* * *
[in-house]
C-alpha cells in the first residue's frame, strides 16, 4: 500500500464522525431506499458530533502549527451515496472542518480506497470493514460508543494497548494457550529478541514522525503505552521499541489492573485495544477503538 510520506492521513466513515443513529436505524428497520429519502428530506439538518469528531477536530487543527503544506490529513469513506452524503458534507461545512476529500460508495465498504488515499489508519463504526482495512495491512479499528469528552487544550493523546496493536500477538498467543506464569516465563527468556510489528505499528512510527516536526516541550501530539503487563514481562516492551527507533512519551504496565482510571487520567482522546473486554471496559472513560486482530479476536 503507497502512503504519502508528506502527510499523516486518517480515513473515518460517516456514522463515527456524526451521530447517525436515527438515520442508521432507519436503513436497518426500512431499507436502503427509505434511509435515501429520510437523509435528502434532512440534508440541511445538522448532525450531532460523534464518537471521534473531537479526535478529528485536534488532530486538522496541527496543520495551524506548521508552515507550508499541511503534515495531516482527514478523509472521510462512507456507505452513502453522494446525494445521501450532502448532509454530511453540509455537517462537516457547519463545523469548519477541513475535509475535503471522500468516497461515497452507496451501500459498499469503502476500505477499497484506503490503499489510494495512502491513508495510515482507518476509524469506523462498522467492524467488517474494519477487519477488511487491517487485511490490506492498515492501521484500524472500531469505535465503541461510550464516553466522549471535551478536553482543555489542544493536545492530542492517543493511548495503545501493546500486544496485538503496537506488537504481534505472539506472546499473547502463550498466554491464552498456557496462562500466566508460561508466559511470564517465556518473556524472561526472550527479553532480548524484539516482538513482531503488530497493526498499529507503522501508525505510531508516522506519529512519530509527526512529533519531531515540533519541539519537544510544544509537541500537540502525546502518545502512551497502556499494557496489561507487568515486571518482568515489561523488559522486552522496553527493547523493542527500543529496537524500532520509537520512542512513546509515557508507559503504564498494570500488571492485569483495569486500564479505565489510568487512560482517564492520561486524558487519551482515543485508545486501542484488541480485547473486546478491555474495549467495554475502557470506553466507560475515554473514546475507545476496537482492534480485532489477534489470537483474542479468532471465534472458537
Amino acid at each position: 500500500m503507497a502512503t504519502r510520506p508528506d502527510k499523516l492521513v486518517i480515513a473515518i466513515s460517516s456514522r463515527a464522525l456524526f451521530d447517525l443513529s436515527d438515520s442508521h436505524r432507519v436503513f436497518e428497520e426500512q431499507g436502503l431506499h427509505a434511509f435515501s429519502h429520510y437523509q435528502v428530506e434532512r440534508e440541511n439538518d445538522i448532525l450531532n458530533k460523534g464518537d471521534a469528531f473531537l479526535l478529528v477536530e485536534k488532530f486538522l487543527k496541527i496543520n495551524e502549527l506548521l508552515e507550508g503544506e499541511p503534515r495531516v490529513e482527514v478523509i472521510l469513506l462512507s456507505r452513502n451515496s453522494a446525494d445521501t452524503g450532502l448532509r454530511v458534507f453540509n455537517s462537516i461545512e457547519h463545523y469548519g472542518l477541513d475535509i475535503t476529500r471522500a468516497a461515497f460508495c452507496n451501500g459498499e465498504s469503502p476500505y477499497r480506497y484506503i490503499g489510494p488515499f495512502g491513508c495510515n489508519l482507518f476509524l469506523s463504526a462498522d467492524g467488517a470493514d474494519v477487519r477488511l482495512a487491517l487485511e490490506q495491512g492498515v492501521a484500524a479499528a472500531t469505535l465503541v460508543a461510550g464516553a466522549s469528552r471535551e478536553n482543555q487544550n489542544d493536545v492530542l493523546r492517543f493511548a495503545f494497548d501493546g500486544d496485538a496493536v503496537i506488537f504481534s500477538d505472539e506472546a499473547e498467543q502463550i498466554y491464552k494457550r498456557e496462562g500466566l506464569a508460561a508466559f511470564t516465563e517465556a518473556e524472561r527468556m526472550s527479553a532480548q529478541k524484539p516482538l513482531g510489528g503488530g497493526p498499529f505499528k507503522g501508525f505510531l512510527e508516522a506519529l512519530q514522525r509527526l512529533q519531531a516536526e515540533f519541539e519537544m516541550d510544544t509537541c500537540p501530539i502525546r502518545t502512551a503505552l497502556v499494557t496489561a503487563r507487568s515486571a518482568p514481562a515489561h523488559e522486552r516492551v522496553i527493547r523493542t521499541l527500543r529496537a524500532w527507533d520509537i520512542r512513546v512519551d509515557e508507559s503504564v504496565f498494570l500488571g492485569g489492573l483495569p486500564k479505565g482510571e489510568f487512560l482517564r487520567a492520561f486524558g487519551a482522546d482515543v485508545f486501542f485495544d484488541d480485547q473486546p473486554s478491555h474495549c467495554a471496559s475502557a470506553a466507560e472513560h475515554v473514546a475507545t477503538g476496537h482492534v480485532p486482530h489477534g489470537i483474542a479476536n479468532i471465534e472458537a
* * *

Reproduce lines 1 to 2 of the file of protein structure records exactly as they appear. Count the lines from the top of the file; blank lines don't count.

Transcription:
[in-house]
C-alpha cells in the first residue's frame, strides 16, 4: 500500500464522525431506499458530533502549527451515496472542518480506497470493514460508543494497548494457550529478541514522525503505552521499541489492573485495544477503538 510520506492521513466513515443513529436505524428497520429519502428530506439538518469528531477536530487543527503544506490529513469513506452524503458534507461545512476529500460508495465498504488515499489508519463504526482495512495491512479499528469528552487544550493523546496493536500477538498467543506464569516465563527468556510489528505499528512510527516536526516541550501530539503487563514481562516492551527507533512519551504496565482510571487520567482522546473486554471496559472513560486482530479476536 503507497502512503504519502508528506502527510499523516486518517480515513473515518460517516456514522463515527456524526451521530447517525436515527438515520442508521432507519436503513436497518426500512431499507436502503427509505434511509435515501429520510437523509435528502434532512440534508440541511445538522448532525450531532460523534464518537471521534473531537479526535478529528485536534488532530486538522496541527496543520495551524506548521508552515507550508499541511503534515495531516482527514478523509472521510462512507456507505452513502453522494446525494445521501450532502448532509454530511453540509455537517462537516457547519463545523469548519477541513475535509475535503471522500468516497461515497452507496451501500459498499469503502476500505477499497484506503490503499489510494495512502491513508495510515482507518476509524469506523462498522467492524467488517474494519477487519477488511487491517487485511490490506492498515492501521484500524472500531469505535465503541461510550464516553466522549471535551478536553482543555489542544493536545492530542492517543493511548495503545501493546500486544496485538503496537506488537504481534505472539506472546499473547502463550498466554491464552498456557496462562500466566508460561508466559511470564517465556518473556524472561526472550527479553532480548524484539516482538513482531503488530497493526498499529507503522501508525505510531508516522506519529512519530509527526512529533519531531515540533519541539519537544510544544509537541500537540502525546502518545502512551497502556499494557496489561507487568515486571518482568515489561523488559522486552522496553527493547523493542527500543529496537524500532520509537520512542512513546509515557508507559503504564498494570500488571492485569483495569486500564479505565489510568487512560482517564492520561486524558487519551482515543485508545486501542484488541480485547473486546478491555474495549467495554475502557470506553466507560475515554473514546475507545476496537482492534480485532489477534489470537483474542479468532471465534472458537